Course module - Identity, Power & Modernity
Code : SOCY30171 Credit rating: 20 Semester : 1
This course examines identity and power in contemporary culture, focusing on themes of technology, sexuality, the city, the commodity, neoliberalism, and racialisation. The first part of the course explores the understanding of modernity developed by Marx and Foucault, an experience that Marx describes as one of continuous change, where ‘all that is solid melts into air’. The course then turns to consider a series of substantive themes in the analysis of contemporary culture (listed below), exploring each through the work of one prominent social theorist: Marshall McLuhan, Walter Benjamin, Georg Simmel, Naomi Klein, Paul Gilroy, Wendy Brown, and Antonio Negri.
Objectives (Learning Outcomes)
On completion of the course students will:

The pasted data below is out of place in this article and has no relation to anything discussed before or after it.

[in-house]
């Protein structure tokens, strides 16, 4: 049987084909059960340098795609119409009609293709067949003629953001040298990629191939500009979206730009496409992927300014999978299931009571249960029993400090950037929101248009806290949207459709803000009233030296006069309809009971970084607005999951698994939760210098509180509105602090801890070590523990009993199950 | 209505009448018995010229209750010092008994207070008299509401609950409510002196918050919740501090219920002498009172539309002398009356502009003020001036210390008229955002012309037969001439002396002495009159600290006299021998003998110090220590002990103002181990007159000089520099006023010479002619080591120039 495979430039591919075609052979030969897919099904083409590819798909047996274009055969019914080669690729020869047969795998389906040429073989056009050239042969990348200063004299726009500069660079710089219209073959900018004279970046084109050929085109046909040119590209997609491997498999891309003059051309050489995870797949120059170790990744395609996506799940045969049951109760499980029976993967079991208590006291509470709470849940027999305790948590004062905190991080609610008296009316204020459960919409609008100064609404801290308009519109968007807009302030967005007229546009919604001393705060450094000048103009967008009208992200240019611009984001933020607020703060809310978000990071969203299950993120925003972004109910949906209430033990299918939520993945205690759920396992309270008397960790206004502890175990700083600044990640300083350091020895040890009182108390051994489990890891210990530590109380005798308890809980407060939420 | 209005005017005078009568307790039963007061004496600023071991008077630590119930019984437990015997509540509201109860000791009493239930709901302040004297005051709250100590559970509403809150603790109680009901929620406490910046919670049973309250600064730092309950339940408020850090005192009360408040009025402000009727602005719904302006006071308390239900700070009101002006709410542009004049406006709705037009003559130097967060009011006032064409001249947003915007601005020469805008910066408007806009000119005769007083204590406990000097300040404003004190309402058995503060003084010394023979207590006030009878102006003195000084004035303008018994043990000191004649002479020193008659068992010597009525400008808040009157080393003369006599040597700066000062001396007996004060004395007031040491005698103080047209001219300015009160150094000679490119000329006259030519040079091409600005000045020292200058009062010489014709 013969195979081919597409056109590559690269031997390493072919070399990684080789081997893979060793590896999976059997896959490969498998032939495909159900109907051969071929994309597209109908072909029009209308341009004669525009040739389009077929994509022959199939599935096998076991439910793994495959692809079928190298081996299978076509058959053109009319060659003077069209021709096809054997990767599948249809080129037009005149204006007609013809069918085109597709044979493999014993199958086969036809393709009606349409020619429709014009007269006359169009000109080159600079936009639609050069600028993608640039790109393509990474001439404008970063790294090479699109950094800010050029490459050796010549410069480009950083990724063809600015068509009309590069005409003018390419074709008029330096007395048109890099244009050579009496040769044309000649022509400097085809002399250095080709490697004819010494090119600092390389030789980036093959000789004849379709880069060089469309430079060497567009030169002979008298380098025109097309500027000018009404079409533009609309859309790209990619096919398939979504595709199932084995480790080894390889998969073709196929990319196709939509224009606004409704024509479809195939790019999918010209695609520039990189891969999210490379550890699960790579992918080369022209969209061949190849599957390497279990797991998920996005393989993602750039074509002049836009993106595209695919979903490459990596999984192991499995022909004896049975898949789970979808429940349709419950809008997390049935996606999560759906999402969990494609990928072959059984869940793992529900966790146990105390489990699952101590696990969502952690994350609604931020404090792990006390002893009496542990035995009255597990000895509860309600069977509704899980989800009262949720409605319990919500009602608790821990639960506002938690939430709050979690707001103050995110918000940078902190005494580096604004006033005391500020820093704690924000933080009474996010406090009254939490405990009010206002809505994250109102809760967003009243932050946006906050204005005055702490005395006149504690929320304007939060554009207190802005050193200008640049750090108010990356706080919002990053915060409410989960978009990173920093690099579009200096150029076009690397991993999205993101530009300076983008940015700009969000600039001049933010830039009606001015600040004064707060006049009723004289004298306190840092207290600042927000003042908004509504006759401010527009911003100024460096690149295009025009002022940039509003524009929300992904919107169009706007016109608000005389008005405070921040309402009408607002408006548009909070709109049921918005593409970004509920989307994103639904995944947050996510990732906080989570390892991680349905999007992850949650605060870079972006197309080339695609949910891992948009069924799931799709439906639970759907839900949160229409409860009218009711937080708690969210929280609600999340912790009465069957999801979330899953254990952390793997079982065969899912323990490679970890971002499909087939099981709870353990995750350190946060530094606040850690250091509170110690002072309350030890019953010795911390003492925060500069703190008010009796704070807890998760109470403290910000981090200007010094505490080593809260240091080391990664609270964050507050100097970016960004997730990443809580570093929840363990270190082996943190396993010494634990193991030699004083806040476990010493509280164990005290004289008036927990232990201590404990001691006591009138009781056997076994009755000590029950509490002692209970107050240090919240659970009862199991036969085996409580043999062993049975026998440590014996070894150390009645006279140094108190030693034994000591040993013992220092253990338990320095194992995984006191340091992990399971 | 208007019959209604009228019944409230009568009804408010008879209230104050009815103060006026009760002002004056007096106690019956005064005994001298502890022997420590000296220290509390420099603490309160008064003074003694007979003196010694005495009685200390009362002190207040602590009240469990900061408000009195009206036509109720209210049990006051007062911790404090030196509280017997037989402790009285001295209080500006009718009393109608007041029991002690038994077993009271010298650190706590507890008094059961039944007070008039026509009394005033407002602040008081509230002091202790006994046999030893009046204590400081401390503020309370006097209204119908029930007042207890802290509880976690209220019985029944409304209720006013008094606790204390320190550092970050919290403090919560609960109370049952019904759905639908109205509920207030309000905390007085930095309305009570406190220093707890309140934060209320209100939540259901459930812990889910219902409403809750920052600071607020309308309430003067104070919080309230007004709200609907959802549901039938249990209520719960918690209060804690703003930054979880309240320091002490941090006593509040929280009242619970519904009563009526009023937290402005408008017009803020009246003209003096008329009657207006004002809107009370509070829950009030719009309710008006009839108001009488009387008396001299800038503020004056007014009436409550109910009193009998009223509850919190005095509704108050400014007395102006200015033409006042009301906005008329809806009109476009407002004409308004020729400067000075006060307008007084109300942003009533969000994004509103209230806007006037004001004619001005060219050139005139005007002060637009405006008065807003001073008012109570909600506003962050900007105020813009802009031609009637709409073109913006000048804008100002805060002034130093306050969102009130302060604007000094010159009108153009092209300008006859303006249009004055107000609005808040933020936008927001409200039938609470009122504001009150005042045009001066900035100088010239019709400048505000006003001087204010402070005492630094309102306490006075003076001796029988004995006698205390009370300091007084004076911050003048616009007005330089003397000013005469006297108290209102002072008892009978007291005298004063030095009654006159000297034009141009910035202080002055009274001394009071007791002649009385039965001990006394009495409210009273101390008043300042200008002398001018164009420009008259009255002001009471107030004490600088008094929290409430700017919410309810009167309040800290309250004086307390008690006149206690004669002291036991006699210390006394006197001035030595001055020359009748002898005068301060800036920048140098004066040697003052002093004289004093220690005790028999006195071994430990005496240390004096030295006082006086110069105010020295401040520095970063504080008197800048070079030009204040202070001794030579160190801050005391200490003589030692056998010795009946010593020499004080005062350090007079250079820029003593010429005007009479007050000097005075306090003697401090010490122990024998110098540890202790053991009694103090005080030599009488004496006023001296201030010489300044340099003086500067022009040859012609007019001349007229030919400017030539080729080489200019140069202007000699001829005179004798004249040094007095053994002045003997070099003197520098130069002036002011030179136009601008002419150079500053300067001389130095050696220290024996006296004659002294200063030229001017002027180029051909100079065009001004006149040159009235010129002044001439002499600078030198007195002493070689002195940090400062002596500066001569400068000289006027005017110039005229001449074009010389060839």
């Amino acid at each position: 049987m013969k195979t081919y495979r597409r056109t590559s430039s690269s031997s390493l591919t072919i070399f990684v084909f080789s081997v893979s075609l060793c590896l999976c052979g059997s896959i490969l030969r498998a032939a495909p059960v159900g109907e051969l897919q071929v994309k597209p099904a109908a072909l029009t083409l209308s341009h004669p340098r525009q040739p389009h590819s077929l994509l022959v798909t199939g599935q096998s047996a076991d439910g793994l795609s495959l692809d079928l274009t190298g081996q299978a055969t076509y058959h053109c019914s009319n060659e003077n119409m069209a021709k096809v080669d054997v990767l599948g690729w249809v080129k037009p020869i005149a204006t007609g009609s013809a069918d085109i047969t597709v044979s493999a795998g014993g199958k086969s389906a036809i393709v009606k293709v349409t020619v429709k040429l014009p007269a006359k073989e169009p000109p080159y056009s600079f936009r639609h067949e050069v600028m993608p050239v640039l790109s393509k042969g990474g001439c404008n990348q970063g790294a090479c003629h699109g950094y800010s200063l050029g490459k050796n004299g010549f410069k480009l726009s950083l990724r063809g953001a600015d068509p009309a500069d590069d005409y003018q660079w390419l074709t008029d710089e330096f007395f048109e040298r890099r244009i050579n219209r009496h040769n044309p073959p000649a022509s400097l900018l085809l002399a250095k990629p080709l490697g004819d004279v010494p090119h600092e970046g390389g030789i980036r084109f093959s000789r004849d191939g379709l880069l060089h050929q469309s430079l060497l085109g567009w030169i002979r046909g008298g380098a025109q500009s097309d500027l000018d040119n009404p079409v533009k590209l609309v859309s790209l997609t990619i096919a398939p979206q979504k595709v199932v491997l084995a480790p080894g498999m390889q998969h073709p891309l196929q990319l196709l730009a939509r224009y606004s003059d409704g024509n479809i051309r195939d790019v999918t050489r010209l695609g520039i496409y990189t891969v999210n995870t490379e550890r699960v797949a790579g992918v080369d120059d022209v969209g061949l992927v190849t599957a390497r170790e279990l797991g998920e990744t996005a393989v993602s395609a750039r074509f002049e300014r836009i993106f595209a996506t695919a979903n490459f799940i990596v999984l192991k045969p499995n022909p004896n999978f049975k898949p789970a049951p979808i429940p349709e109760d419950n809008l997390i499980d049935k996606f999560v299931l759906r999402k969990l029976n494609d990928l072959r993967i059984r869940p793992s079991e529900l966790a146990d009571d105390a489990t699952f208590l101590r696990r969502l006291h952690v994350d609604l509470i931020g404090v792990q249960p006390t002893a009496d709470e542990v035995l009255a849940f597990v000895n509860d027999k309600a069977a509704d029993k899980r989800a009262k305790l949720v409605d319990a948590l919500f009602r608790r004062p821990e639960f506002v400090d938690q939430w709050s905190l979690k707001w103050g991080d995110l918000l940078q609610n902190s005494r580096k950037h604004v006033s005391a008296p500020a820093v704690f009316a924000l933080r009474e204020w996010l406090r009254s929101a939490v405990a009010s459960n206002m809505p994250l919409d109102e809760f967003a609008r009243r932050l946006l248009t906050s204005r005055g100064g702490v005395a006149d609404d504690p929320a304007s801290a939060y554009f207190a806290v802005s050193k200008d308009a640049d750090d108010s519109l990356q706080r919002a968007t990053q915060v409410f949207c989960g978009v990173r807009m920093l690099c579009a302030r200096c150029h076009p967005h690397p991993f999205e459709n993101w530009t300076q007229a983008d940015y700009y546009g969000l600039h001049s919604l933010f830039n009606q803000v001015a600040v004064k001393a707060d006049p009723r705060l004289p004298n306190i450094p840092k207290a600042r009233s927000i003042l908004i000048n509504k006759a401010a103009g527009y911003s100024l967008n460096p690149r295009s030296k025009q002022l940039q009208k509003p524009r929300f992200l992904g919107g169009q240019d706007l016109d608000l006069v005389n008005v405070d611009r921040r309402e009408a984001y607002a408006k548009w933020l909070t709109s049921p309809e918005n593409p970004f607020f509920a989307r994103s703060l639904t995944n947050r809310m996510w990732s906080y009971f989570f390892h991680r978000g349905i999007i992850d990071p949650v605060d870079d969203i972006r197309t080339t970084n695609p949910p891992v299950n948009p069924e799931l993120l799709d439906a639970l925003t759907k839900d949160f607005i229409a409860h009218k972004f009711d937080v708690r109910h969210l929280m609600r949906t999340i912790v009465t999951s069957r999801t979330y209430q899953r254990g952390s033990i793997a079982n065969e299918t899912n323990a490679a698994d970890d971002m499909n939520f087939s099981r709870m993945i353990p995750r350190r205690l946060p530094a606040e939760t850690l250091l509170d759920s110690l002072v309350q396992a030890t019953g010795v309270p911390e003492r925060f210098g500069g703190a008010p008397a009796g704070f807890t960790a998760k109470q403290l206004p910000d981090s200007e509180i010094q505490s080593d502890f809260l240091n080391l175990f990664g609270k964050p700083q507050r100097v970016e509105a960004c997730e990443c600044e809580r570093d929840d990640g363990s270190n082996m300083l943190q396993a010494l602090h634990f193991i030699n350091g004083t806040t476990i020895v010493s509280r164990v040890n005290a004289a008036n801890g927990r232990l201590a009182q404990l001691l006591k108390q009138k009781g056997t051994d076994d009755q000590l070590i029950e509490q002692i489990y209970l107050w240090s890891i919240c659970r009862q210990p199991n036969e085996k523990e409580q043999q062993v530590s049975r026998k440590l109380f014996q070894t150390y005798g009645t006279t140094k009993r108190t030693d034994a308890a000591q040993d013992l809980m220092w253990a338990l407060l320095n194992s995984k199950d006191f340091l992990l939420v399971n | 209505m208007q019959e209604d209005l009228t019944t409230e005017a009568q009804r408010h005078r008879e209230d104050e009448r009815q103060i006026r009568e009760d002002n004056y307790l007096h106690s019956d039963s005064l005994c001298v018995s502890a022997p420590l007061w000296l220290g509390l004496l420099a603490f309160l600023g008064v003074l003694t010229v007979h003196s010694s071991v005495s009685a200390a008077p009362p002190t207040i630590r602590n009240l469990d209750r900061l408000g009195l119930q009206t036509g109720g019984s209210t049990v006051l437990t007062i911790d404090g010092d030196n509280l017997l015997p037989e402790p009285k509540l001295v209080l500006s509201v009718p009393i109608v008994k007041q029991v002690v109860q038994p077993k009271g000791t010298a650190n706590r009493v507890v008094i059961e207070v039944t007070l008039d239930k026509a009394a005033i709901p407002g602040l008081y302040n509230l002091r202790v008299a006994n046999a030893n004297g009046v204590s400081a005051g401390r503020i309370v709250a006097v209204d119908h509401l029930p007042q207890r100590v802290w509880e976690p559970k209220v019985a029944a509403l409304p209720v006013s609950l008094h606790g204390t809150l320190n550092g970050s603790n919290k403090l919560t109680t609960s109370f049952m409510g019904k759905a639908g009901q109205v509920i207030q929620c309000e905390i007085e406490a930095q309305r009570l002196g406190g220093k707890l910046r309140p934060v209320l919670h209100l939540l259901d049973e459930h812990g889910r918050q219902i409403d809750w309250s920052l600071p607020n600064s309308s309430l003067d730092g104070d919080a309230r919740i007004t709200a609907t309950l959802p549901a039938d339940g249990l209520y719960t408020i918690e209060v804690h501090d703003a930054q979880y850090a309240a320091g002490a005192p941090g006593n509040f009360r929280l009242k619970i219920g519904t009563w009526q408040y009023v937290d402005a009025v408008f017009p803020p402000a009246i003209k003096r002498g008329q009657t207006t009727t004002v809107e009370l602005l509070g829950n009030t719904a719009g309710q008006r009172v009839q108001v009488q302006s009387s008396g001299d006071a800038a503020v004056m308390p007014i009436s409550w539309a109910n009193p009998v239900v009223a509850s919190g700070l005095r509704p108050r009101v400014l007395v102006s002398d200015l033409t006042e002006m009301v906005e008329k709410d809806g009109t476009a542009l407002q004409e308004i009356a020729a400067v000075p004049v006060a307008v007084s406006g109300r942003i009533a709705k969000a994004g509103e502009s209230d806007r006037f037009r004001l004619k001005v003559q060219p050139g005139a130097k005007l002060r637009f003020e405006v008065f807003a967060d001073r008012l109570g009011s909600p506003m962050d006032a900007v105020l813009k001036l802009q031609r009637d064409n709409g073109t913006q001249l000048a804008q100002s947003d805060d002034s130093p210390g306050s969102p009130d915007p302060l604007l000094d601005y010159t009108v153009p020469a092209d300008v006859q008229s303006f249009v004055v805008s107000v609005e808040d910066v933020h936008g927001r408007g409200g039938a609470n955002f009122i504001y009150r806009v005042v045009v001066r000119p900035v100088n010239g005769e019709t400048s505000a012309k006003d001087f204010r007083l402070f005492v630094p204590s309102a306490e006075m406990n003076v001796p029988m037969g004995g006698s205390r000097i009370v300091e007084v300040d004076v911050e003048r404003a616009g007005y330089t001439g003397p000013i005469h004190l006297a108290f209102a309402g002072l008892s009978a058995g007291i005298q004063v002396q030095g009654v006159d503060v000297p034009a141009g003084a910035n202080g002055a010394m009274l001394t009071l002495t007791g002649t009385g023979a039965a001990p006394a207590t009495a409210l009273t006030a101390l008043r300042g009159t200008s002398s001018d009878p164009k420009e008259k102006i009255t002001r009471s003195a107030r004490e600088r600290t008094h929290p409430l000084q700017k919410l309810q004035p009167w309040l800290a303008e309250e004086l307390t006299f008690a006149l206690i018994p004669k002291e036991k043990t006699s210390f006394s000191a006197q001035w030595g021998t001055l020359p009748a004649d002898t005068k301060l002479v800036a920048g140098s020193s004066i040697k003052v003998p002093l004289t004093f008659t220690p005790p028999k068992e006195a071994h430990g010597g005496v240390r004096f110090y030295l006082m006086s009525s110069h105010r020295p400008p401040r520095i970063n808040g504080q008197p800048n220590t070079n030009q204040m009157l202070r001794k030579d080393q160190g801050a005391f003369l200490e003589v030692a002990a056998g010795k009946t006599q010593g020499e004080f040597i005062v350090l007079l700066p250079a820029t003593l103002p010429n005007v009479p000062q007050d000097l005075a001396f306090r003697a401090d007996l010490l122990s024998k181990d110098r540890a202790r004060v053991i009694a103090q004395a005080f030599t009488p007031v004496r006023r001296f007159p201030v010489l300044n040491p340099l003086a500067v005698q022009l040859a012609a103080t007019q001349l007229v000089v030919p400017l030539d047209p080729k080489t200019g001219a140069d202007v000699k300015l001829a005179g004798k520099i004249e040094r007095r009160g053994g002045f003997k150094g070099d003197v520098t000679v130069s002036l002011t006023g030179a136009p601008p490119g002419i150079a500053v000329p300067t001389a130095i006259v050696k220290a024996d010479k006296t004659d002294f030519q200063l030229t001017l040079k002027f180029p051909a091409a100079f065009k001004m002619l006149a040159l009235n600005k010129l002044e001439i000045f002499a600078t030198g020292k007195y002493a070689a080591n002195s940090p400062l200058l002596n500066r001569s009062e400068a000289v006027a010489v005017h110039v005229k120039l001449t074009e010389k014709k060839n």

• be familiar with contemporary debates in identity and power
• have developed advanced skills in reading primary texts
• be familiar with advanced critical thought on the nature of modernity
One assessed essay of 3,000 words (50% of final mark) and a 2 hour examination (50% of final mark).
2. Capitalism and Modernity: Karl Marx
3. Power/Knowledge and Discipline: Michel Foucault
4. Biopower and Sexuality: Michel Foucault
5. Media and Perception: Marshall McLuhan
6. ‘Race’ and the Black Atlantic: Paul Gilroy
7. Brands and Commodity Culture: Naomi Klein
8. Sensation and the City: Georg Simmel and Walter Benjamin
9. Markets and the Neoliberal Individual: Wendy Brown
10. Empire and Multitude: Michael Hardt and Antonio Negri
Course Materials and Handouts (current students only)
Thoburn, Dr N
Tuesday 10:00 - 13:00
3 hour weekly workshop consisting of a lecture and a tutorial.
These texts are indications of the reading undertaken on the course:
Foucault, M. (1980) ‘Right of Death and Power over Life’, in The History of Sexuality, Volume I: An Introduction, London: Penguin.
Benjamin, W. (1978) ‘Naples’, in Reflections, New York: Schocken Books.
Gilroy, P. (1993) ‘One Nation Under a Groove’, in Small Acts: Thoughts on the Politics of Black Cultures, London: Serpent’s Tale.